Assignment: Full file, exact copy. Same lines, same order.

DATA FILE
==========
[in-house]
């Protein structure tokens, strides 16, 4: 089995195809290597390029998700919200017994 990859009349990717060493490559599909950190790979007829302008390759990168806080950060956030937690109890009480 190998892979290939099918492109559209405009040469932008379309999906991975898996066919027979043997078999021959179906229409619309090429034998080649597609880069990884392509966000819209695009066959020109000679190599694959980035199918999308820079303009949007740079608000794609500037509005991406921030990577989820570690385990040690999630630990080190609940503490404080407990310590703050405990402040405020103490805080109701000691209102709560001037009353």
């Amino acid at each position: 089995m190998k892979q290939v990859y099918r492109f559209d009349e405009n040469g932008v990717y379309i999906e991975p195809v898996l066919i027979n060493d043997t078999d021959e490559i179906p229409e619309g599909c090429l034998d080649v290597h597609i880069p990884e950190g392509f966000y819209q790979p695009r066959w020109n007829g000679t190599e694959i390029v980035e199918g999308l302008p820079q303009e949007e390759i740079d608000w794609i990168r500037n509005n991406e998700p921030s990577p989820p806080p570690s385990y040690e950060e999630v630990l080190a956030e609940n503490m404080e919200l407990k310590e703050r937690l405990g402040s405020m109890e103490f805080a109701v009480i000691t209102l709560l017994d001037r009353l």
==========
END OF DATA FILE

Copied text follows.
[in-house]
């Protein structure tokens, strides 16, 4: 089995195809290597390029998700919200017994 990859009349990717060493490559599909950190790979007829302008390759990168806080950060956030937690109890009480 190998892979290939099918492109559209405009040469932008379309999906991975898996066919027979043997078999021959179906229409619309090429034998080649597609880069990884392509966000819209695009066959020109000679190599694959980035199918999308820079303009949007740079608000794609500037509005991406921030990577989820570690385990040690999630630990080190609940503490404080407990310590703050405990402040405020103490805080109701000691209102709560001037009353």
């Amino acid at each position: 089995m190998k892979q290939v990859y099918r492109f559209d009349e405009n040469g932008v990717y379309i999906e991975p195809v898996l066919i027979n060493d043997t078999d021959e490559i179906p229409e619309g599909c090429l034998d080649v290597h597609i880069p990884e950190g392509f966000y819209q790979p695009r066959w020109n007829g000679t190599e694959i390029v980035e199918g999308l302008p820079q303009e949007e390759i740079d608000w794609i990168r500037n509005n991406e998700p921030s990577p989820p806080p570690s385990y040690e950060e999630v630990l080190a956030e609940n503490m404080e919200l407990k310590e703050r937690l405990g402040s405020m109890e103490f805080a109701v009480i000691t209102l709560l017994d001037r009353l």